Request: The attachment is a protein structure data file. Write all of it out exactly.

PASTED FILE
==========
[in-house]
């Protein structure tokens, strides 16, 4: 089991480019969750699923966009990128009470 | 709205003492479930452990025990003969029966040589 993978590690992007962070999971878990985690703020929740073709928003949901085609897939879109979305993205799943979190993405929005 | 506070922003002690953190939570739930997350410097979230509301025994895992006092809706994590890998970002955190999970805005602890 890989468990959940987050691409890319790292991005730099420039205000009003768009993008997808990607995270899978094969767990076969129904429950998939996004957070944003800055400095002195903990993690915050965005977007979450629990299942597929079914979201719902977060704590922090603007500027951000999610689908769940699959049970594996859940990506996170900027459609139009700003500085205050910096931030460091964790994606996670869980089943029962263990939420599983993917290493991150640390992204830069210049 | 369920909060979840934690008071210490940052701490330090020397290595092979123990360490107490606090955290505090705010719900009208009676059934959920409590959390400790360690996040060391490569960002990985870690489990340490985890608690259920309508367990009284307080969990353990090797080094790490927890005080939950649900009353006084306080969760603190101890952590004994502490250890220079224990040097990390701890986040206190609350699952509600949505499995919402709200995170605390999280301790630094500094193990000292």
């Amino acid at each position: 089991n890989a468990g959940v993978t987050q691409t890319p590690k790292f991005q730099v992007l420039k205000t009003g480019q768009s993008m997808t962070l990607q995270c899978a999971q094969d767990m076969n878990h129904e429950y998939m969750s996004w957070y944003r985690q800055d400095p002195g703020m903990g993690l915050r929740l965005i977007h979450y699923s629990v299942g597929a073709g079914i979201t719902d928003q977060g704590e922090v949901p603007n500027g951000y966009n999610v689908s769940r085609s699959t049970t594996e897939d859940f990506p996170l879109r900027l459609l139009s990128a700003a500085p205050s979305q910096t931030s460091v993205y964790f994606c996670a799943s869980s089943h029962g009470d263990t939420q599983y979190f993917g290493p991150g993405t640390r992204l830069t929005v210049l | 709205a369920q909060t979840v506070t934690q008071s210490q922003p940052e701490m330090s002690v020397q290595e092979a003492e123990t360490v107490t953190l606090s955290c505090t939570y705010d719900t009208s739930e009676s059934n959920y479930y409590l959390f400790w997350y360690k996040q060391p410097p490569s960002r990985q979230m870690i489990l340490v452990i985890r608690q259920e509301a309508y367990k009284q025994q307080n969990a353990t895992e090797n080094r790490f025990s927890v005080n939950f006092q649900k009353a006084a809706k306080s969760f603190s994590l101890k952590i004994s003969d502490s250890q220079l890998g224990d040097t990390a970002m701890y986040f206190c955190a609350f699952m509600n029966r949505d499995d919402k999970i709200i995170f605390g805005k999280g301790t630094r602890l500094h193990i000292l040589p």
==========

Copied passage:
[in-house]
């Protein structure tokens, strides 16, 4: 089991480019969750699923966009990128009470 | 709205003492479930452990025990003969029966040589 993978590690992007962070999971878990985690703020929740073709928003949901085609897939879109979305993205799943979190993405929005 | 506070922003002690953190939570739930997350410097979230509301025994895992006092809706994590890998970002955190999970805005602890 890989468990959940987050691409890319790292991005730099420039205000009003768009993008997808990607995270899978094969767990076969129904429950998939996004957070944003800055400095002195903990993690915050965005977007979450629990299942597929079914979201719902977060704590922090603007500027951000999610689908769940699959049970594996859940990506996170900027459609139009700003500085205050910096931030460091964790994606996670869980089943029962263990939420599983993917290493991150640390992204830069210049 | 369920909060979840934690008071210490940052701490330090020397290595092979123990360490107490606090955290505090705010719900009208009676059934959920409590959390400790360690996040060391490569960002990985870690489990340490985890608690259920309508367990009284307080969990353990090797080094790490927890005080939950649900009353006084306080969760603190101890952590004994502490250890220079224990040097990390701890986040206190609350699952509600949505499995919402709200995170605390999280301790630094500094193990000292």
């Amino acid at each position: 089991n890989a468990g959940v993978t987050q691409t890319p590690k790292f991005q730099v992007l420039k205000t009003g480019q768009s993008m997808t962070l990607q995270c899978a999971q094969d767990m076969n878990h129904e429950y998939m969750s996004w957070y944003r985690q800055d400095p002195g703020m903990g993690l915050r929740l965005i977007h979450y699923s629990v299942g597929a073709g079914i979201t719902d928003q977060g704590e922090v949901p603007n500027g951000y966009n999610v689908s769940r085609s699959t049970t594996e897939d859940f990506p996170l879109r900027l459609l139009s990128a700003a500085p205050s979305q910096t931030s460091v993205y964790f994606c996670a799943s869980s089943h029962g009470d263990t939420q599983y979190f993917g290493p991150g993405t640390r992204l830069t929005v210049l | 709205a369920q909060t979840v506070t934690q008071s210490q922003p940052e701490m330090s002690v020397q290595e092979a003492e123990t360490v107490t953190l606090s955290c505090t939570y705010d719900t009208s739930e009676s059934n959920y479930y409590l959390f400790w997350y360690k996040q060391p410097p490569s960002r990985q979230m870690i489990l340490v452990i985890r608690q259920e509301a309508y367990k009284q025994q307080n969990a353990t895992e090797n080094r790490f025990s927890v005080n939950f006092q649900k009353a006084a809706k306080s969760f603190s994590l101890k952590i004994s003969d502490s250890q220079l890998g224990d040097t990390a970002m701890y986040f206190c955190a609350f699952m509600n029966r949505d499995d919402k999970i709200i995170f605390g805005k999280g301790t630094r602890l500094h193990i000292l040589p």